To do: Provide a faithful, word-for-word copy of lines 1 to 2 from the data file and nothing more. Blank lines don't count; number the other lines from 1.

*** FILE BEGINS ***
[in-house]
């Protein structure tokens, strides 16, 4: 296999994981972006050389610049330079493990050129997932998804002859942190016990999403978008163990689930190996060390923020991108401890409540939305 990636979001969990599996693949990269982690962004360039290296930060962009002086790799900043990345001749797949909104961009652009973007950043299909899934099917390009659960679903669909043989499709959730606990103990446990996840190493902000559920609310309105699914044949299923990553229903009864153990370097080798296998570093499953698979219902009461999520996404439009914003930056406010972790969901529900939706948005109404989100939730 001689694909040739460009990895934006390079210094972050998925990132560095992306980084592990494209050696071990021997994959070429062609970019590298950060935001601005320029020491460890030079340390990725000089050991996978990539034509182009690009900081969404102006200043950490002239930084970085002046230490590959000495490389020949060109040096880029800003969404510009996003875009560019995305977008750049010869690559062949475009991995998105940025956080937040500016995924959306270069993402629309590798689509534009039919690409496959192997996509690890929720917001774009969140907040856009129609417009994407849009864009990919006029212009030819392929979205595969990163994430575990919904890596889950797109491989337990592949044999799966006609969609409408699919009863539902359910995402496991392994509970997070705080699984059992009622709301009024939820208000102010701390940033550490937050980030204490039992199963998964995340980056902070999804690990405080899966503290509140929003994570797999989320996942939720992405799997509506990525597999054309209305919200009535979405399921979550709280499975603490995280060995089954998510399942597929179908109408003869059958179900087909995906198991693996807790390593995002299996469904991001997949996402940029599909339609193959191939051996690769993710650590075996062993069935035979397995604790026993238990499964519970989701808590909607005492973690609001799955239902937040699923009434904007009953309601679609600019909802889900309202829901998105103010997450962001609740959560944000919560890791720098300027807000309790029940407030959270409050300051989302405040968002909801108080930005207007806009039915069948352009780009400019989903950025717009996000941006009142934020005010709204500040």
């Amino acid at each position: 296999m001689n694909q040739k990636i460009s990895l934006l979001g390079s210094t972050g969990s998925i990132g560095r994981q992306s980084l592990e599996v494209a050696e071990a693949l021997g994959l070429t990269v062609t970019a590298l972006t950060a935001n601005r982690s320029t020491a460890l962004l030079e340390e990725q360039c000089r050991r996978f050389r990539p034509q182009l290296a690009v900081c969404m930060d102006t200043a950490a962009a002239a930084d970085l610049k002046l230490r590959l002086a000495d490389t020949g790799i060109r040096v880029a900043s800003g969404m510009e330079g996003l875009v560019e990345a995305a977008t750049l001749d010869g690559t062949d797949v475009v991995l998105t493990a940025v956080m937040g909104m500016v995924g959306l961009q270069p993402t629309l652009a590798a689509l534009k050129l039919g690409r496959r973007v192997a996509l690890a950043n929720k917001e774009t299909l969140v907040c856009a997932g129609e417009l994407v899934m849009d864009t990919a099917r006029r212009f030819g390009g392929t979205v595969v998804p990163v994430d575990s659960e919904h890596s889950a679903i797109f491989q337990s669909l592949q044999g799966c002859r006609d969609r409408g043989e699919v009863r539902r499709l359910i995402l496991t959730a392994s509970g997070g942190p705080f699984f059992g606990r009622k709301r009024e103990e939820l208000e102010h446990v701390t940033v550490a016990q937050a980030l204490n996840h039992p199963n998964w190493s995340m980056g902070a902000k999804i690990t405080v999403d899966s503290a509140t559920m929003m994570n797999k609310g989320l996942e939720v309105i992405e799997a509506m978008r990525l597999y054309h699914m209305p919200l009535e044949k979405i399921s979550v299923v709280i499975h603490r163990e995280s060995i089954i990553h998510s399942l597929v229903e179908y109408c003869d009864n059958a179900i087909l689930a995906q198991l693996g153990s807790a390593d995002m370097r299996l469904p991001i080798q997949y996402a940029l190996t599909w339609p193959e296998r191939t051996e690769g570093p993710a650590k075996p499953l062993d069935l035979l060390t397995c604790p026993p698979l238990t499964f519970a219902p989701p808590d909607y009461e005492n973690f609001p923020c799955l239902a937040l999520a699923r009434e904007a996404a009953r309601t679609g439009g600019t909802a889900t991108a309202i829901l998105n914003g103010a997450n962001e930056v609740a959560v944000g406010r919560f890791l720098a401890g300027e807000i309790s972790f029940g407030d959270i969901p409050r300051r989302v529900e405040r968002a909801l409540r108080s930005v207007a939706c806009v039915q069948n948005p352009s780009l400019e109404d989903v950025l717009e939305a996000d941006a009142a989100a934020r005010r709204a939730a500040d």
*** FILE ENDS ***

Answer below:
[in-house]
């Protein structure tokens, strides 16, 4: 296999994981972006050389610049330079493990050129997932998804002859942190016990999403978008163990689930190996060390923020991108401890409540939305 990636979001969990599996693949990269982690962004360039290296930060962009002086790799900043990345001749797949909104961009652009973007950043299909899934099917390009659960679903669909043989499709959730606990103990446990996840190493902000559920609310309105699914044949299923990553229903009864153990370097080798296998570093499953698979219902009461999520996404439009914003930056406010972790969901529900939706948005109404989100939730 001689694909040739460009990895934006390079210094972050998925990132560095992306980084592990494209050696071990021997994959070429062609970019590298950060935001601005320029020491460890030079340390990725000089050991996978990539034509182009690009900081969404102006200043950490002239930084970085002046230490590959000495490389020949060109040096880029800003969404510009996003875009560019995305977008750049010869690559062949475009991995998105940025956080937040500016995924959306270069993402629309590798689509534009039919690409496959192997996509690890929720917001774009969140907040856009129609417009994407849009864009990919006029212009030819392929979205595969990163994430575990919904890596889950797109491989337990592949044999799966006609969609409408699919009863539902359910995402496991392994509970997070705080699984059992009622709301009024939820208000102010701390940033550490937050980030204490039992199963998964995340980056902070999804690990405080899966503290509140929003994570797999989320996942939720992405799997509506990525597999054309209305919200009535979405399921979550709280499975603490995280060995089954998510399942597929179908109408003869059958179900087909995906198991693996807790390593995002299996469904991001997949996402940029599909339609193959191939051996690769993710650590075996062993069935035979397995604790026993238990499964519970989701808590909607005492973690609001799955239902937040699923009434904007009953309601679609600019909802889900309202829901998105103010997450962001609740959560944000919560890791720098300027807000309790029940407030959270409050300051989302405040968002909801108080930005207007806009039915069948352009780009400019989903950025717009996000941006009142934020005010709204500040």